Heartbroken by mass shootings, we need to be prepared

Yumeno Matsuo

Whenever I hear the news about another mass shooting, my heart breaks. It’s been over two years since I moved from Japan and started living in the U.S., and I feel the frequent shootings cast a shadow on this country.

What I should have attended this quarter is “Run, Hide, Defend: Assailant Training” hosted by the Foothill-De Anza Community College District Police Department on May 16. I strongly believe that all students, teachers and staff should attend this training because the number of shootings in the U.S. has been increasing at a record-breaking pace since the beginning of 2023.

As a student in Santa Clara County, West Valley College’s lockdown in March, because of armed intruders, led me to think I had to do something to protect myself.

According to the Gun Violence Archive, the U.S. has already been shaken by 269 mass shooting incidents since the beginning of 2023, and that number is continuing to increase. This means that on average, shootings happen more than once a day, causing me to feel as though the next victim may be myself or people around me.

About 20,000 people in total were killed by gunfire in the U.S. last year. In just the last five months,17,000 people have already been killed as a result of gun violence. 

When I first examined this data for 2022, I was surprised by the differences in deaths between the U.S. and Japan. According to the National Police Agency, only four people in my home country were killed by gun violence. Unfortunately, this included former Prime Minister Shinzo Abe.

Abe’s assassination shook me because I believed shootings rarely occurred in Japan, and the possibility of the murder of a prominent government member is almost zero. The incident makes me feel that Japan is no longer a safe country.

The difference between the deaths in the two countries is caused by the number of guns legally owned by citizens.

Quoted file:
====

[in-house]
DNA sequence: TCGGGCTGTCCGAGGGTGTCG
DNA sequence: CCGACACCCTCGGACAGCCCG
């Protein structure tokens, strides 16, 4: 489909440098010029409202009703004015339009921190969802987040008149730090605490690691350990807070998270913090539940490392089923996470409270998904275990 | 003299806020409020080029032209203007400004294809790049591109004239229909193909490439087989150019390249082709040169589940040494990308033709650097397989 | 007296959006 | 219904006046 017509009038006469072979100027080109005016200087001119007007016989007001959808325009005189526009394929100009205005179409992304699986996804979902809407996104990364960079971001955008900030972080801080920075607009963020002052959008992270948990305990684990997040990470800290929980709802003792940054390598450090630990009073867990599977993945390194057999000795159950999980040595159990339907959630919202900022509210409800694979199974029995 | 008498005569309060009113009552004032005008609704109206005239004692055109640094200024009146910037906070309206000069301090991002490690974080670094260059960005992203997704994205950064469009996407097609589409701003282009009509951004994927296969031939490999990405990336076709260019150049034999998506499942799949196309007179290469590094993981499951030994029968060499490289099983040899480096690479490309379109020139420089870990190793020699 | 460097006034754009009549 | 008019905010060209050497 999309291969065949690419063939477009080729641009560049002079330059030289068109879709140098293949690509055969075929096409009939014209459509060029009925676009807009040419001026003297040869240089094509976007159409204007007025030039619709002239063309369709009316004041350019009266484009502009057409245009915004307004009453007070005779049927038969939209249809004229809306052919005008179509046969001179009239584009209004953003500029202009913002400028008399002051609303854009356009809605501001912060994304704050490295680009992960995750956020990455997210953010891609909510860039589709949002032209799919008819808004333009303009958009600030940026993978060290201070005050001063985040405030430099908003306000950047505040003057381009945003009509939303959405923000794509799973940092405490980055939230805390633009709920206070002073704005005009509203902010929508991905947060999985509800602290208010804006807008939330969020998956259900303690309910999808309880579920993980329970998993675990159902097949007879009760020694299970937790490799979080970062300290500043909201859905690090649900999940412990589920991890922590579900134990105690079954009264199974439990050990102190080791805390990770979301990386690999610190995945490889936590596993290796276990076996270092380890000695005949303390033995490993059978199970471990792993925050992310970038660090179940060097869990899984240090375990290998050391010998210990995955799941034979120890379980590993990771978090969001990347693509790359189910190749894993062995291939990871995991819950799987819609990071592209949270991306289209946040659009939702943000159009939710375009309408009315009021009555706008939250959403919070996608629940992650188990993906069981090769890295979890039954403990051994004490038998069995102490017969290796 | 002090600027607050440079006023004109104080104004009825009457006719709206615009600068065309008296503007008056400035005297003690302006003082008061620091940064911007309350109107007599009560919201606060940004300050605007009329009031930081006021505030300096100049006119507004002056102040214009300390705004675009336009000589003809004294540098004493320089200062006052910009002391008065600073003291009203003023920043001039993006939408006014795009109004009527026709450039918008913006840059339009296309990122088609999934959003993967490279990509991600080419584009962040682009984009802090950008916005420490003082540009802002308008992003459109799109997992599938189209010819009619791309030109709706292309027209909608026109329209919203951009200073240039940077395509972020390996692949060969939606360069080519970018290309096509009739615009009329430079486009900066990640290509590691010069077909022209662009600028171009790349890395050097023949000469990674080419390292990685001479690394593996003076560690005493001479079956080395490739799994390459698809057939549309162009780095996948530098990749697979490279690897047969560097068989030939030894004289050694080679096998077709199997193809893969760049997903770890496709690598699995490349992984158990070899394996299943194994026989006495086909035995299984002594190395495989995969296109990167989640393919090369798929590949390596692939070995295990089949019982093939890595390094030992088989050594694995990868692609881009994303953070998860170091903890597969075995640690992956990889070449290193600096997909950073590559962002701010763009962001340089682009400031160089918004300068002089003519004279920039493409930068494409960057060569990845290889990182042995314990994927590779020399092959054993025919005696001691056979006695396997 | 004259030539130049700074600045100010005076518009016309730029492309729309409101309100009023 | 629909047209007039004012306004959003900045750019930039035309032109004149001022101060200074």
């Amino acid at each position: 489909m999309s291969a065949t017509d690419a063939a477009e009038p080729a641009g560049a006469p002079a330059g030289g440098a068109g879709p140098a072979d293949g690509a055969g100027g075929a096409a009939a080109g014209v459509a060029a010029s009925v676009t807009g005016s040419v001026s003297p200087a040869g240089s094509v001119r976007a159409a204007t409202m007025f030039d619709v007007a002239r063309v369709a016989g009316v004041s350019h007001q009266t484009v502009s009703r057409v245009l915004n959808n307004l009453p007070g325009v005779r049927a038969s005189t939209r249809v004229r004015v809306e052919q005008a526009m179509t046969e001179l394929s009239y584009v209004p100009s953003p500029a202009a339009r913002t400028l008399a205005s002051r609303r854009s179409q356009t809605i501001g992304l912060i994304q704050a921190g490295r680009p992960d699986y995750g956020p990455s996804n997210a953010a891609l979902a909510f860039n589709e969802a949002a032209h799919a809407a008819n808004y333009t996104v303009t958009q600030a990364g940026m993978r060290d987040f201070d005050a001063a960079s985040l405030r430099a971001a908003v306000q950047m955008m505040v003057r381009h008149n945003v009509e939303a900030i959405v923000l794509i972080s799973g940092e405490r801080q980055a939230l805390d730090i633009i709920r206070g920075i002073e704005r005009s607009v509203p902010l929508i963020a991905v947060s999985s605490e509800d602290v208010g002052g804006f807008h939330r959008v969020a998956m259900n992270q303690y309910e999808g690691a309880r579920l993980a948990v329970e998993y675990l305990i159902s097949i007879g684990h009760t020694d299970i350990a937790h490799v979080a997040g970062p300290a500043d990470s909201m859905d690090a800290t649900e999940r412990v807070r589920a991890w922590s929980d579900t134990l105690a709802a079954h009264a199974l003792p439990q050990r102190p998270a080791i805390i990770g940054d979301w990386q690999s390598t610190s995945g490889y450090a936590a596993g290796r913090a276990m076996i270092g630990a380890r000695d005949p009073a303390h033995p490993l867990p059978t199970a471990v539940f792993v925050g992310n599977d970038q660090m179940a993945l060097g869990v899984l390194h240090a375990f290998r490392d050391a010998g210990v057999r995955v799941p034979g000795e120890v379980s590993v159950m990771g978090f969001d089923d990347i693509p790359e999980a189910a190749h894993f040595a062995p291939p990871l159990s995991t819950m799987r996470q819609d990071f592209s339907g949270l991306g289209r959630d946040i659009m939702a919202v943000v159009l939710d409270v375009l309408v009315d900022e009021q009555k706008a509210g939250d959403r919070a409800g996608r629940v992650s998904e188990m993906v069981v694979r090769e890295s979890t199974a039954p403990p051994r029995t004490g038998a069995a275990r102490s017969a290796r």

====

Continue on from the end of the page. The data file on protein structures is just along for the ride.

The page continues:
According to CNN, there were 120 guns per 100 people in the U.S. in 2018; there were an estimated 0.25 guns per 100 people in Japan that same year. This is a result of Japan’s strict gun control laws, making it rare to meet people who own guns.

Although the Second Amendment protects the right to keep and bear arms, no one should be murdered by assault weapons.

One solution for decreasing deaths by gun violence without violating the right to bear arms is banning assault weapons like the AR-15, which inflicts severe damage on organs and bones. Since the bullets from an AR-15 travel at a high speed, these weapons are particularly lethal to higher numbers of people. 

Opponents argue that there is no use in banning assault weapons to reduce shootings because perpetrators of some of the largest mass shootings in history used handguns

However, an AR-15 was used to take the lives of eight people in a recent mass shooting at the Allen Premium Outlets in Texas on May 6. It has also been used in at least 12 other mass shootings since 2006.

As NPR reported, when assault weapons were banned from 1994 to 2004, mass shootings decreased by 37% compared to the decade before. In the decade after the ban expired, mass shootings increased by a shocking 183%. 

An article by Everytown for Gun Safety estimated that if the federal ban on assault rifles were still in effect, there would be 70% fewer mass shooting deaths.

According to USA Today, “President Joe Biden urged Congress to pass gun control legislation,” including an assault weapons ban, immediately. However, most congressional Republicans are said to be reluctant to pass stronger gun control laws, and have “pinned the issue on mental health instead.”

To protect ourselves we can attend safety training to learn necessary steps to take in defense against active shooters. Proper knowledge of what to do first will help us cooperate with each other when a shooting happens. 

No one knows when and where shootings will happen, thus we should know how to act when it comes.

The next training will be held on June 8 from 11 a.m. to 1 p.m. online via Zoom by the Foothill-De Anza Community College District Police Department. Those who cannot attend are able to view the Training and Professional Development page which provides descriptions about the training and safety video.

Let’s be prepared together.